By the time of his death in 1989 at the age of forty-eight, Bruce Chatwin had become one of the most celebrated writers of the twentieth century. Though his career spanned merely twelve years, his impact and influence was profoundly felt; Chatwin’s first book In Patagonia ‘redefined travel writing’, whilst his later work The Songlines became one of the literary sensations of the 1980s.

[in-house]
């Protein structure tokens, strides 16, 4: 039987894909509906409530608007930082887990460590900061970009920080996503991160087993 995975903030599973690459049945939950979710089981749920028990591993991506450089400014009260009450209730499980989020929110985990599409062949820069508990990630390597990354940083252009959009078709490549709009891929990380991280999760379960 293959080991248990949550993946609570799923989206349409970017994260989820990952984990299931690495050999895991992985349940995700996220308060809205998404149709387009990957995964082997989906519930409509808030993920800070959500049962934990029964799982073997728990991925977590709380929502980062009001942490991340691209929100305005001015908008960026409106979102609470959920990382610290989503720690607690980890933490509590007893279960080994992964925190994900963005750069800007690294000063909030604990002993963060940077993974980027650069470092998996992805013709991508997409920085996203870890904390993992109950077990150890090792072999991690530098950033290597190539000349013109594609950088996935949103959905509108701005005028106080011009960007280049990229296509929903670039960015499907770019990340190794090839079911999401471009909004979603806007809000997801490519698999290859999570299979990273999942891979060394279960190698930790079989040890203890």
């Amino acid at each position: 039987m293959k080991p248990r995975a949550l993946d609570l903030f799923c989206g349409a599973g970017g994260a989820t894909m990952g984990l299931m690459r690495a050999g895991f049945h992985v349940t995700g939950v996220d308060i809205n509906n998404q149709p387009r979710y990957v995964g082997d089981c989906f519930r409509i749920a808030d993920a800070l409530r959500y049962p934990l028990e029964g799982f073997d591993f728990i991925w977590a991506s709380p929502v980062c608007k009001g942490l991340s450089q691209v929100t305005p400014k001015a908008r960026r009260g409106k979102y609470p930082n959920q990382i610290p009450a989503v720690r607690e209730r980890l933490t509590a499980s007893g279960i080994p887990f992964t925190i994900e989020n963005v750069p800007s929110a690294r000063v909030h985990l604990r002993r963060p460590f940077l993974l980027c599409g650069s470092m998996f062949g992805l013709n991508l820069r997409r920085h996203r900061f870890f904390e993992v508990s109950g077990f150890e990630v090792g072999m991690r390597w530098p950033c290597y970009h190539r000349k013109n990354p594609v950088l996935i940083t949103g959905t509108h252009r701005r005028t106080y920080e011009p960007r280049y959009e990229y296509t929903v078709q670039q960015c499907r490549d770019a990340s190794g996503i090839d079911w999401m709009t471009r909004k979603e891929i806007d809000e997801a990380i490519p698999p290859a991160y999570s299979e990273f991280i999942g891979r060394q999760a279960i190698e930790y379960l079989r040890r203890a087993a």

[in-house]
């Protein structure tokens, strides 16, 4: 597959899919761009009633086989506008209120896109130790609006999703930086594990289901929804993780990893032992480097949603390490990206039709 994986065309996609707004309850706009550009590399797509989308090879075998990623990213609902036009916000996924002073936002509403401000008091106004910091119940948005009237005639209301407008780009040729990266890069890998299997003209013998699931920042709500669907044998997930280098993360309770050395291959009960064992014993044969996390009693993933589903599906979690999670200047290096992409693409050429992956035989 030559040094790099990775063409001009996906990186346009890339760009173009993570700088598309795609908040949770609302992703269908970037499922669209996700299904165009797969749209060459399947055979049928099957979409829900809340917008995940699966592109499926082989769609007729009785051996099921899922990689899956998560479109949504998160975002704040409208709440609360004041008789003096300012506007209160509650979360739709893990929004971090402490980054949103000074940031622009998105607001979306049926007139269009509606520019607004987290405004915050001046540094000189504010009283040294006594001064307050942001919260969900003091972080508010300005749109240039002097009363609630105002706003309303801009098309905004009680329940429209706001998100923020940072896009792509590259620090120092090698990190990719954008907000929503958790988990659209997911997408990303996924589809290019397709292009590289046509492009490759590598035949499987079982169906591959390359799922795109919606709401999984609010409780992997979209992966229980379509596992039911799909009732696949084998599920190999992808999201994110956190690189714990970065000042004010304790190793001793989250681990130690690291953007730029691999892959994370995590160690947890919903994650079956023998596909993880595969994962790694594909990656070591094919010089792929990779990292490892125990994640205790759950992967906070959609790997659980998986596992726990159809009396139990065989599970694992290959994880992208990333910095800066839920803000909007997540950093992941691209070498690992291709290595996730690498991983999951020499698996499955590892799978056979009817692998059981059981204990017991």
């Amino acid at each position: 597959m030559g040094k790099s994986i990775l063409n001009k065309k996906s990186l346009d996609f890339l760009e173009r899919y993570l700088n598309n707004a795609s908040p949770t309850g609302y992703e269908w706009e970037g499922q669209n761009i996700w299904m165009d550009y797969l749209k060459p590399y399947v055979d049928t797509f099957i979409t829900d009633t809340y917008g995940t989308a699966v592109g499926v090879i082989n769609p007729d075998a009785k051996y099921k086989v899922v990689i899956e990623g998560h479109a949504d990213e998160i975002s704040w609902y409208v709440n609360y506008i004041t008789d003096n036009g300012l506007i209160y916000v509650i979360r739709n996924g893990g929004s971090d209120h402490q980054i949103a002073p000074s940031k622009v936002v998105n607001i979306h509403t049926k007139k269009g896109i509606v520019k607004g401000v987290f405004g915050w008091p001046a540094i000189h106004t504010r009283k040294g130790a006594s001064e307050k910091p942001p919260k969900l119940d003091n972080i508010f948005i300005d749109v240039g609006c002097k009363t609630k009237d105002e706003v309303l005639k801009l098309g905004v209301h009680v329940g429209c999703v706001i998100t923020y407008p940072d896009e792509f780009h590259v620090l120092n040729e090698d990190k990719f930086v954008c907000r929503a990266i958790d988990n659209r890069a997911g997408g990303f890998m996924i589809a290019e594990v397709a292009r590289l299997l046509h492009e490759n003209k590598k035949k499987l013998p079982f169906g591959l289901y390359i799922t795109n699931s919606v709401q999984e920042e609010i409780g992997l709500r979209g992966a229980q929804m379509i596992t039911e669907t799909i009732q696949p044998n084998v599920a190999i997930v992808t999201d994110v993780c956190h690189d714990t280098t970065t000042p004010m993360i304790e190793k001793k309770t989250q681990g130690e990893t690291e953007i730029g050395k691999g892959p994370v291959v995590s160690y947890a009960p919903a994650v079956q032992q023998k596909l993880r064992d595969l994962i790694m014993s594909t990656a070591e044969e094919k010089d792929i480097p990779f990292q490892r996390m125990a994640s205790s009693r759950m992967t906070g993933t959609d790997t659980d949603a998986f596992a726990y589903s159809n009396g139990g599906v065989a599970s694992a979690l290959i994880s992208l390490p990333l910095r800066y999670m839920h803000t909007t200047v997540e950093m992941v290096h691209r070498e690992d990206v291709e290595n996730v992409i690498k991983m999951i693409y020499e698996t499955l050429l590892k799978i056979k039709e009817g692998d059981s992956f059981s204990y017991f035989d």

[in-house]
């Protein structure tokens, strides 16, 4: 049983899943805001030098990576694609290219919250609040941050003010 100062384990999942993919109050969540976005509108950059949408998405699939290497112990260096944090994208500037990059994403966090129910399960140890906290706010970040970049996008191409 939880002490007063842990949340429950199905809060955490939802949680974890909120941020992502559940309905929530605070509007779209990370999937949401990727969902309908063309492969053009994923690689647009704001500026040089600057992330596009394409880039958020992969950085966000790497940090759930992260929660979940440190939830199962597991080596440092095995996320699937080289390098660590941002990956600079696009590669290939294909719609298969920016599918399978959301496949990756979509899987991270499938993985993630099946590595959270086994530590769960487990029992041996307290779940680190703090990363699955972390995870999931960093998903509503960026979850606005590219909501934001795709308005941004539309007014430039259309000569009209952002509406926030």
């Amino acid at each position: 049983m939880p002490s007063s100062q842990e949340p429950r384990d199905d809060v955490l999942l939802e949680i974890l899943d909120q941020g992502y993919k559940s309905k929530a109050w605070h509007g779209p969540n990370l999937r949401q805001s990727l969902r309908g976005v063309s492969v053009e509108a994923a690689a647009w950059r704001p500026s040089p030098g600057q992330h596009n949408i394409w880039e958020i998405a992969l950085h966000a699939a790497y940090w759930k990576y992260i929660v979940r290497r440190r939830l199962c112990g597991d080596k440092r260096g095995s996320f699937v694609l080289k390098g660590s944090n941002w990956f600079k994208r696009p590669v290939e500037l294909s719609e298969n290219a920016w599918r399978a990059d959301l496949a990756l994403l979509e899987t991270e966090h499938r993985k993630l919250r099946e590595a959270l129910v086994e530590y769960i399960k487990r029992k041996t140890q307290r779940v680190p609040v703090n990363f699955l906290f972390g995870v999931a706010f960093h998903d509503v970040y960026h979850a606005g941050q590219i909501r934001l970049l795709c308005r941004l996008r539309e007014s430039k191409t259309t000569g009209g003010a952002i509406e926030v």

Incorporating original and extensive archival research, as well as new interviews with his family and friends, Anywhere out of the world provides the definitive critical perspective upon the literary life and work of this enigmatic and influential author. The work offers a chronological overview of Chatwin’s literary career, from his first, ultimately aborted work The Nomadic Alternative — here discussed in detail for the first time — through to his final novel Utz. In subjecting his work to such analysis, the study uncovers a striking thematic commonality in Chatwin’s oeuvre: his work is fundamentally preoccupied with the subject of human restlessness. This volume provides detailed insight into Chatwin’s treatment of the subject in his work, identifying and discussing the biographical and philosophical sources of this defining preoccupation.